State braces for first extreme winds of the fall season as power companies begin preventive outages
A Northern California utility began shutting off power to tens of thousands of customers Sunday night and Southern California residents could face similar outages as powerful winds brought wildfire fears to the state after a year that saw record-high temperatures and scant rainfall.
Utility providers said planned outages were possible for up to 217,000 customers in more than a dozen counties as they brace for California’s first major red flag warning of the fall season. By Sunday night, the outages had affected about 59,000 customers in Lake, Napa, Sonoma, Amador, Calaveras and El Dorado counties.
The move is part of a strategy to reduce the risk of wildfires sparked by utility lines that break during extreme winds. Many of California’s most destructive fires — including several deadly blazes that raced through the wine country last year — were attributed to power lines.
“We are just watching the wind very closely,” said Andy Castagnola, a spokesman for Pacific Gas & Electric in Northern California. “We’ve let everybody know who would be impacted that we plan to do it so that they’re ready.”
PG&E warned about 70,000 customers in nine counties in the Sierra Foothills and 17,000 others in the North Bay about the potential for planned outages. After the extreme weather passes, crews are expected to inspect the lines to make any necessary repairs before restoring power, the utility said. Some outages could last until Tuesday.
In the Southland, Southern California Edison said it may shut off power in parts of Ventura, Los Angeles, Orange and San Bernardino counties and is identifying circuits in those areas that might be impacted by powerful Santa Ana winds. Up to 130,000 customers in 41 cities may be affected, utility spokesman Paul Netter said.
“We understand the impact [that] turning off power could have on customers,” Paul Grigaux, the utility’s incident commander, said in a statement. “We will only shut off the power as a last resort when weather conditions are so dangerous that flying branches, palm fronds and other vegetation pose a threat to power lines and the safety of the community.”
Gusts up to 60 to 65 mph were anticipated in mountain areas beginning late Sunday and peaking midday Monday, with possible isolated gusts near canyons as high as 75 mph, according to the National Weather Service in Oxnard.
Wind speeds of 25 to 40 mph were expected in the Santa Monica Mountains on Sunday, reaching about 30 to 45 mph by Monday, said Kathy Hoxsie, a meteorologist with the National Weather Service. Ventura County and L.A. County mountains saw stronger winds Sunday.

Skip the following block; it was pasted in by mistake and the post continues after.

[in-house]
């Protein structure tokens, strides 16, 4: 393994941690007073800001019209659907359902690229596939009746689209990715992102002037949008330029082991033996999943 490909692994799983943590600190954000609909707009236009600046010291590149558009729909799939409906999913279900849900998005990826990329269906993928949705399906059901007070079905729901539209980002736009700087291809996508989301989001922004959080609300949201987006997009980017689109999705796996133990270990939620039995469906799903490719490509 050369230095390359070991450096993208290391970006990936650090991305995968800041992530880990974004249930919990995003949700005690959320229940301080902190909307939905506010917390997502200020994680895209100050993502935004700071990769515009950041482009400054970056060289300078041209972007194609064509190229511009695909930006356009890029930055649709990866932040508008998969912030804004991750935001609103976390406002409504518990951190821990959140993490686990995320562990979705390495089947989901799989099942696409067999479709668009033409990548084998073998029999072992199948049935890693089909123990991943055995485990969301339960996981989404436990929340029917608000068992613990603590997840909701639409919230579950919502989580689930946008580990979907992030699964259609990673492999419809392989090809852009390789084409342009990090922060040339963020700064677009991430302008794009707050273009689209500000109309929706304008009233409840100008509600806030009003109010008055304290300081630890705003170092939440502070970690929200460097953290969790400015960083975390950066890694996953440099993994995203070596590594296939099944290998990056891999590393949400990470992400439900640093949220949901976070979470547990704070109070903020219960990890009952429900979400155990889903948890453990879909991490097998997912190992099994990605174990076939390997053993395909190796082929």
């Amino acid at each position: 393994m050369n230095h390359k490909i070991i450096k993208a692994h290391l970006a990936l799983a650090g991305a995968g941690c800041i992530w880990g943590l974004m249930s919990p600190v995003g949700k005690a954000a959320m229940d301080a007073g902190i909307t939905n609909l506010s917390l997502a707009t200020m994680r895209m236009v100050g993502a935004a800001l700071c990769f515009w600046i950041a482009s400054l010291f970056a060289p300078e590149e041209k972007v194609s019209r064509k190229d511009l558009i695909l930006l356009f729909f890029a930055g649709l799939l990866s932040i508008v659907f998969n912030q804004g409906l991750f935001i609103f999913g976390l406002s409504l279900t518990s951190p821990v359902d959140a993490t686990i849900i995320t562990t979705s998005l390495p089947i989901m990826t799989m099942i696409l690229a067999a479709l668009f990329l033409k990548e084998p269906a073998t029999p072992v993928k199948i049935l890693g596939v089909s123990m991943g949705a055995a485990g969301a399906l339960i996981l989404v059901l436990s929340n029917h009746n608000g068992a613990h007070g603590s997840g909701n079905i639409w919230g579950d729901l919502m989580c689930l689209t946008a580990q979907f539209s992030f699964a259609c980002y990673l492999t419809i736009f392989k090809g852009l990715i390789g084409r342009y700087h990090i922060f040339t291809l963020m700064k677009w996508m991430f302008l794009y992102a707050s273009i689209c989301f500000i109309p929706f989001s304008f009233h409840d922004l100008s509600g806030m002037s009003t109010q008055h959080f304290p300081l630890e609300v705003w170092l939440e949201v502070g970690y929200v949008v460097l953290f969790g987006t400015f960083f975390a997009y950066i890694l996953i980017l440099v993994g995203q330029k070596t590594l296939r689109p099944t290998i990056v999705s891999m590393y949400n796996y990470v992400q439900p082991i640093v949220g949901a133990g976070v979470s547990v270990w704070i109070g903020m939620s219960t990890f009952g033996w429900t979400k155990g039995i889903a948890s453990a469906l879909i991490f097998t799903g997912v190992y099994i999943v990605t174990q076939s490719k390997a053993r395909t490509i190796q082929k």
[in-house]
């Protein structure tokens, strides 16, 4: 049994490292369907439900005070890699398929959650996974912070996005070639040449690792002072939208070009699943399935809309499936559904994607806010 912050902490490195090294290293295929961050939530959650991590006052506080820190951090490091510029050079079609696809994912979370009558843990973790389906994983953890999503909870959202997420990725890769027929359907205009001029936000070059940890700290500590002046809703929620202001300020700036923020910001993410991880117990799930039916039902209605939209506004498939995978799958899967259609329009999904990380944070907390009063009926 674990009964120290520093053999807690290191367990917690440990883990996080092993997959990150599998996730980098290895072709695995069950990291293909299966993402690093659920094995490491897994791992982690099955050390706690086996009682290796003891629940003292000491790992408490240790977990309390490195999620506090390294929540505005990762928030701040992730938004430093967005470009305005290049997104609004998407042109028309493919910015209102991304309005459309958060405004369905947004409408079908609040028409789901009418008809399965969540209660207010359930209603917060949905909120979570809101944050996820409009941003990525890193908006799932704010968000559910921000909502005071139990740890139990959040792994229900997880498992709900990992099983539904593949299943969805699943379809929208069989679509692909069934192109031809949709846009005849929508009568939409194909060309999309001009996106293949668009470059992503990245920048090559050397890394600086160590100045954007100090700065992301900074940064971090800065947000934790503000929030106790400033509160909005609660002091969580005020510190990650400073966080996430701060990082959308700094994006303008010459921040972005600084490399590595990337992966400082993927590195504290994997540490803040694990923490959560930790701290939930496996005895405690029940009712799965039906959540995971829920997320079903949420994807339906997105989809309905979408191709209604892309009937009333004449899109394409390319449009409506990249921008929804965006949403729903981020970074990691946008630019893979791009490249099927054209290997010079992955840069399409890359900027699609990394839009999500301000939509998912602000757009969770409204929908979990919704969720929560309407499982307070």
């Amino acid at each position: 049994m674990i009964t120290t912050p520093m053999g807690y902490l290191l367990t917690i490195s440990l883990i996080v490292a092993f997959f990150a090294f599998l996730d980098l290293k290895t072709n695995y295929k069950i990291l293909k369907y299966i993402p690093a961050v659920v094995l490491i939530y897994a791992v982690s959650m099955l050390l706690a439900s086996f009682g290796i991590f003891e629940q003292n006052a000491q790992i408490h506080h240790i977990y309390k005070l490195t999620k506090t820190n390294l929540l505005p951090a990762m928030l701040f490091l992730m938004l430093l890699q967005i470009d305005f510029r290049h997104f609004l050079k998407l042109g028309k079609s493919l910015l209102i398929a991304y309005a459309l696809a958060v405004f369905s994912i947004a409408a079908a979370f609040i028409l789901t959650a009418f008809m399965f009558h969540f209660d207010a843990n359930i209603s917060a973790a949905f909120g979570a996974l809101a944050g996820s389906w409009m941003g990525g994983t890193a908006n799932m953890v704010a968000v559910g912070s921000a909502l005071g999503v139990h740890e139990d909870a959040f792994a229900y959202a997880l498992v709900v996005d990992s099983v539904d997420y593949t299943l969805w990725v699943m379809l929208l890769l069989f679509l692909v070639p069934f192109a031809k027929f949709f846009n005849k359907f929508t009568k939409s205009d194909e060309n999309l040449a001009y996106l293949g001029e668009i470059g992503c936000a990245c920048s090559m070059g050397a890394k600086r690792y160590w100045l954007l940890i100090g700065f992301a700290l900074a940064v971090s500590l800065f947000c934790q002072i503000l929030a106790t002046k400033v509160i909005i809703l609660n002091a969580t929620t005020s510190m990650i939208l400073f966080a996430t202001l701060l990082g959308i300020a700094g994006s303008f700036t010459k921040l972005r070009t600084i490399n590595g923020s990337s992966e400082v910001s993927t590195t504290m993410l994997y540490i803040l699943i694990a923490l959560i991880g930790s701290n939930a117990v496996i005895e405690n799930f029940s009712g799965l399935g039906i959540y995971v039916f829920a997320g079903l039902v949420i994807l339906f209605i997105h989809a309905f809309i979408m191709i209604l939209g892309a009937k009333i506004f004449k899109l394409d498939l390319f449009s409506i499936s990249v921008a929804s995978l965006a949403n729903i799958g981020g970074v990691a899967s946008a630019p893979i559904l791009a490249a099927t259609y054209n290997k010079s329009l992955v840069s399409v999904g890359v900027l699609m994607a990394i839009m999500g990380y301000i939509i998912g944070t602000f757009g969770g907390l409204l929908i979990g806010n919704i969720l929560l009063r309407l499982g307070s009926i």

Hoxsie said even small sparks from mundane housework, such as hammering or putting up a chain-link fence, can cause a fire amid high winds.
“If you get sparks off of it, it can cause a fire,” she said. “We’re asking people to be very cautious using any outdoor tools.”
Drivers should be prepared for sudden, strong crosswinds on mountain roads, particularly near canyons that can cause a funnel of wind. Officials also warned that boaters and kayakers will be affected by strong winds in waters near the shore.
The winds were expected to continue into Tuesday morning.
In December, a series of wind-whipped fires destroyed homes from San Diego north to Sylmar, Bel-Air and into Ventura and Santa Barbara counties.
The worst of those, the Thomas fire, for a time became the largest wildfire in modern California history as it swept from Ventura to Montecito. It burned more than 280,000 acres and destroyed more than 1,000 structures.
Red flag fire warnings were in effect in such areas as the East Bay Hills in Oakland and Fremont, the hills of Napa and eastern Sonoma counties, the Diablo Range, the North Bay Mountains, the Sacramento Valley and the northern Sierra Nevada and Northern Coast Range.
“We have made the decision to turn off power as a last resort given the extreme fire danger conditions these communities are experiencing,” Pat Hogan, senior vice president of electric operations, said in a statement.
Gusty winds were forecast Sunday night of up to 70 mph in the North Bay mountains; up to 55 mph in the Sierra foothills; up to 50 mph in the East Bay Hills and Diablo Range; and up to 45 mph along the north coast.
“Critical fire weather conditions will continue in the North Bay Mountains and East Bay Hills through Monday morning due to a combination of strong, gusty offshore winds and low relative humidity,” the National Weather Service in Monterey said.
California’s largest utilities are spending huge sums to improve their power system to better withstand winds.
Southern California Edison is asking the state for permission to spend $582 million on improvements, including strengthening poles and using better technology to determine when winds put the power grid at risk.
11 p.m.: This article was updated with additional power outages.
9:50 p.m.: This article was updated to reflect that the planned outages started in Northern California.
6:55 p.m.: This article was updated with information from Southern California Edison.
6:30 p.m.: This article was updated with more information from PG&E.
4:10 p.m.: This article was updated with a statement from Southern California Edison.
This article was originally published at 11:25 a.m.
The perils of parenting through a pandemic
What’s going on with school? What do kids need? Get 8 to 3, a newsletter dedicated to the questions that keep California families up at night.
You may occasionally receive promotional content from the Los Angeles Times.